Mets Encouraged By Johan Santana’s Start; Ace Feeling ‘Good’
PORT ST. LUCIE, Fla. (WFAN/AP) — To Johan Santana and the Mets, this was a most pleasant spring sight.
The lefty ace returned to the mound for his first game against major league hitters in 18 months and pitched two scoreless innings Tuesday as a Mets split squad beat the St. Louis Cardinals 8-6.
Santana walked his first batter on five pitches. But a single marked the only other runner against Santana, who threw 17 of 29 pitches for strikes.
The two-time Cy Young winner last pitched to big league hitters on Sept. 2, 2010, in a game in Atlanta. Two weeks later he underwent surgery to repair a torn anterior capsule in his left shoulder.
“Finally I had an opportunity to go out there and finally get the first one out of the way,” Santana said. “I was excited about today. Even as I was preparing myself prior to the game, I was anxious to go out there and do it.”
“But, at the same time, it was all about how I feel,” he added. “I know it is a game situation and you have to do your job out there, but I was just focused on making sure I do the mechanics the right way and feeling good and not feeling anything in my arm, and that’s how I felt today. I felt good.”
Santana said it was an adjustment just being on the mound in a game situation again. He looked like his old self when he got Yadier Molina to swing and miss a changeup.
Mets catcher Josh Thole that pitch was the “Johan changeup everyone is used to seeing.”
“It was fun,” Thole said. “I think it should be encouraging for the whole team. He went out there and it was kind of like he just left off where he was.”
This time last year, Santana was working toward a potential return in June, but the Mets shut him down in August after he pitched just five innings with the Class A St. Lucie Mets.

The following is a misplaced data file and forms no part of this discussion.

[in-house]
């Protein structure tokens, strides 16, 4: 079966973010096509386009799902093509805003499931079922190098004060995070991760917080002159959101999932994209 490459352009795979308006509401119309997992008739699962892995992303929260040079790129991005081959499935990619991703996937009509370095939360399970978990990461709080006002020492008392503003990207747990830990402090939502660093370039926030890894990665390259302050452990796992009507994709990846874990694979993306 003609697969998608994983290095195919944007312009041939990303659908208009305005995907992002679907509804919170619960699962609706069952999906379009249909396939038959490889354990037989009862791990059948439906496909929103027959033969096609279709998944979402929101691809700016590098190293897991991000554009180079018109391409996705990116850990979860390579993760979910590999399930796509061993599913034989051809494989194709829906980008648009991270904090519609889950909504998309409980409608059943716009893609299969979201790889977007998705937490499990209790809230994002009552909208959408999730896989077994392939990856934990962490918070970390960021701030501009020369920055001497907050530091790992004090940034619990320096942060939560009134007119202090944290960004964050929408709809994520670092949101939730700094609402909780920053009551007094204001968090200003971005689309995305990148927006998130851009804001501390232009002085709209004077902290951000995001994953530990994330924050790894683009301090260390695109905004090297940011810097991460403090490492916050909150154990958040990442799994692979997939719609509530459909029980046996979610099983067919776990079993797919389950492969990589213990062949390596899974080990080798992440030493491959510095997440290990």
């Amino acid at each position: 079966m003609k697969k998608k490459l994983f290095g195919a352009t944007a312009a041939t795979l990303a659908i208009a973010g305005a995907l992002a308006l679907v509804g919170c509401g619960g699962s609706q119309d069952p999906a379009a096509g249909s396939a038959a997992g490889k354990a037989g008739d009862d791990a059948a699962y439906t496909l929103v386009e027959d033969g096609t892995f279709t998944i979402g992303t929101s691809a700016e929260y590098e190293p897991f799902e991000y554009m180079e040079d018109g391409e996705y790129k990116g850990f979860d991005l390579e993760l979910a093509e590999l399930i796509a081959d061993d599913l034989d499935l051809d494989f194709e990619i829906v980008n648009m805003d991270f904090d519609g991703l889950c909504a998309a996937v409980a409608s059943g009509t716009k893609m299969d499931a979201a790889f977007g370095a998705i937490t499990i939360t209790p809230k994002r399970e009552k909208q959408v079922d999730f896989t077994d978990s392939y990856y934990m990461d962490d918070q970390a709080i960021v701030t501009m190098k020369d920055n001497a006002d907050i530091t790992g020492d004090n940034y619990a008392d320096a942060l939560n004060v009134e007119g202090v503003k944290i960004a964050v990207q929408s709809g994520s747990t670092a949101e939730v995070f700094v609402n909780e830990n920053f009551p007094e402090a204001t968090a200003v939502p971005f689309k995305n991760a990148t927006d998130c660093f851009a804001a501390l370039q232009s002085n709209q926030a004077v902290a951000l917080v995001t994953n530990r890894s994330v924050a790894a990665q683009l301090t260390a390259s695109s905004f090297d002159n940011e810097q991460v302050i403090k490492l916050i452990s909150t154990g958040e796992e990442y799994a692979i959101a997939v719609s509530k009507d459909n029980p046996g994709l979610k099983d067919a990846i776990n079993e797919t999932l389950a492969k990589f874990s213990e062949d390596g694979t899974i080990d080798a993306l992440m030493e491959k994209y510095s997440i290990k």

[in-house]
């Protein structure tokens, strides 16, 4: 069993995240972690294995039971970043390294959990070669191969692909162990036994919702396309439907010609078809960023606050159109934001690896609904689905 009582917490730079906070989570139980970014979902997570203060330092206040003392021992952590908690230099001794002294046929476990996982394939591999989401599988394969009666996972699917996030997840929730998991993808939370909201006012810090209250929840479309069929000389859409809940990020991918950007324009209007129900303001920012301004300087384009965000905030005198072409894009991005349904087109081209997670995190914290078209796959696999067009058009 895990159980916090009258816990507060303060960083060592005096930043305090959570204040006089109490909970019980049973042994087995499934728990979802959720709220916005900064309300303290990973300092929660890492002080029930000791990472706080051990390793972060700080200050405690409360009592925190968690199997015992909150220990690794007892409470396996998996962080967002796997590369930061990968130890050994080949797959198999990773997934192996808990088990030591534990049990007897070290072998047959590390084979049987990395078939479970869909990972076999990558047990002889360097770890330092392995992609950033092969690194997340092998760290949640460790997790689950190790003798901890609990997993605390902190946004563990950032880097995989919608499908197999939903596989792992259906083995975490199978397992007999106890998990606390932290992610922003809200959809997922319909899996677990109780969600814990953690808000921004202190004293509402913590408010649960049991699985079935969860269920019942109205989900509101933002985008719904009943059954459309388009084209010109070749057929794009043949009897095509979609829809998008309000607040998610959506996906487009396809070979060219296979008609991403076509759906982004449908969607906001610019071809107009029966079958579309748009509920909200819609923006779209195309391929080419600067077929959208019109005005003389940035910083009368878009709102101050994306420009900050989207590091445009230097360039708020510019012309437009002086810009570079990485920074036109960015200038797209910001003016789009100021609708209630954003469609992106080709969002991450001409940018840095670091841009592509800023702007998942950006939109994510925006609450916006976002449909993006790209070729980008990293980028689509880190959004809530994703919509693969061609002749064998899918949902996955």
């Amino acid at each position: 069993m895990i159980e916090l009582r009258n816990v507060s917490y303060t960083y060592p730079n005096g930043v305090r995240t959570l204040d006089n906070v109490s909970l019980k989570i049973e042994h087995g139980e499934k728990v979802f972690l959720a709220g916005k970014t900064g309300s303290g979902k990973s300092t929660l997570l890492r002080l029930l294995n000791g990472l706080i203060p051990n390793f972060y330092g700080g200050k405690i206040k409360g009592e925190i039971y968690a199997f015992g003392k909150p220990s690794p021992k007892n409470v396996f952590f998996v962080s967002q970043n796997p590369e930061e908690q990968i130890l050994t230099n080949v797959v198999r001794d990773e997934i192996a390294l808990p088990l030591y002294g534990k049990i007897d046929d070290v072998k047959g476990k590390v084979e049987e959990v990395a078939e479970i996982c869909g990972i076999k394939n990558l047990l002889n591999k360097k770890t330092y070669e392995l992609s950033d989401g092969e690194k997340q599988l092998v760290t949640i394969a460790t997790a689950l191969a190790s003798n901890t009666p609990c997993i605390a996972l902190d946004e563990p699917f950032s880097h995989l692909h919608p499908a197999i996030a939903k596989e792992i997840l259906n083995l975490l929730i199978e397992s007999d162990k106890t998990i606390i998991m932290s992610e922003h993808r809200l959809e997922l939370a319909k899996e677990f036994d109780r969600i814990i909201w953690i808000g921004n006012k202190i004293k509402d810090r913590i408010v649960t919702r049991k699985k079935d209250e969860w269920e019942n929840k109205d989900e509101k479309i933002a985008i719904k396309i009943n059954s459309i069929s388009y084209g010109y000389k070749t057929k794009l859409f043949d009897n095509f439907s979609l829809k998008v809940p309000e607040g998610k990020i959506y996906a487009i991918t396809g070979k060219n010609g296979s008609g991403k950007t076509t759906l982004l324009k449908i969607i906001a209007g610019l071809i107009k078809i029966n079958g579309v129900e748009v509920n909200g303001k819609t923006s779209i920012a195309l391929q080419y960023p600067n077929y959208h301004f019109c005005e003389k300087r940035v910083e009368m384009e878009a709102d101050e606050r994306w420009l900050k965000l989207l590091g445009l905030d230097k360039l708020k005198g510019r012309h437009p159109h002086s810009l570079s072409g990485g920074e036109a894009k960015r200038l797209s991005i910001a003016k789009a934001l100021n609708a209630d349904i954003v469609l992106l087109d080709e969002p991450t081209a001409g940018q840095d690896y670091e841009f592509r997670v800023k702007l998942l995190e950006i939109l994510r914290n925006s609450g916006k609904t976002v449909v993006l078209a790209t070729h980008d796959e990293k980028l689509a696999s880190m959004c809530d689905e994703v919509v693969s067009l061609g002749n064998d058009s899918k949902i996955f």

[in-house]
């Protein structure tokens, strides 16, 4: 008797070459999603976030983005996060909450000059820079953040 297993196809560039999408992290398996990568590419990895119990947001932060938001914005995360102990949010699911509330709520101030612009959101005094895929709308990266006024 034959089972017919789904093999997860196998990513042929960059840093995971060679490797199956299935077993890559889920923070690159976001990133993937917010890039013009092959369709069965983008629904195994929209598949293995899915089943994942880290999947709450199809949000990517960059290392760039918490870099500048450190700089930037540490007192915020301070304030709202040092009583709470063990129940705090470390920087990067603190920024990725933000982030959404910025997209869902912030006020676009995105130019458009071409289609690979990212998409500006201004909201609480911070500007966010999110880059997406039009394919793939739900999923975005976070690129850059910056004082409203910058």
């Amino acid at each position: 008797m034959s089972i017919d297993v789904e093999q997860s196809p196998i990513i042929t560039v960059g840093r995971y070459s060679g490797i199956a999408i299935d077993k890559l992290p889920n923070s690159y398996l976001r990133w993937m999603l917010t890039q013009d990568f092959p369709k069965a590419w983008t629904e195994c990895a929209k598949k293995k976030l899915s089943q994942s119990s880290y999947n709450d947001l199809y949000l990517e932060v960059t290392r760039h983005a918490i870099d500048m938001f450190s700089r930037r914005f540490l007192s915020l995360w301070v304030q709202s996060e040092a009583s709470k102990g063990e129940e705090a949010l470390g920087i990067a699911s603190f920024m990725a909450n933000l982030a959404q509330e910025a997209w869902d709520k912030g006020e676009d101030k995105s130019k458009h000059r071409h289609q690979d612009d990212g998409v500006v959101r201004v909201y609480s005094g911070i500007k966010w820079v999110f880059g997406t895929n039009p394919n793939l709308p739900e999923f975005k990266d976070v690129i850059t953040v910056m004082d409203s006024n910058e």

Mark Hamilton recorded the only hit against Santana, singling on a 1-2 changeup in the second inning. Hamilton later hit an RBI double.
After a leadoff walk, Santana turned a nice double play on Skip Schumaker’s comebacker to the mound and ended the inning when Matt Holliday flied out.
Santana threw fastballs on all 13 of his pitches in the first inning, mostly around 87-88 mph on the radar gun and topping out at 90 mph. But he broke out his signature changeup and a few sliders in the second.
“I didn’t know what his velocity would be like having not pitched in a long time,” Holliday said. “(Throwing) 89-90 at the beginning of spring training I would say is pretty good. He looked pretty good. … He knows how to pitch so if he is healthy he is going to be effective.”
Holliday got a good swing on the 3-2 four-seam fastball he connected on, but the ball caught in the wind and dropped into the glove of center fielder Andres Torres.
“I tell you what, that would have been a home run in Arizona,” Holliday said.
Santana said the key for him now is to see how he feels over the next two days. He is scheduled to pitch again Sunday against the Miami Marlins.
“That will be the key — the next couple of days, trying to throw my bullpen and see if I’ll be ready for my next start,” Santana said.
“But, again, the way I feel right now, and the way I ended up the game today, it was good, so it’s a good sign. Hopefully we’ll be back on the mound in five games.”
Mets manager Terry Collins was encouraged to see his ace back on the mound in a game.
“This has been a great camp so far, but that might be the most positive day we had,” Collins said.
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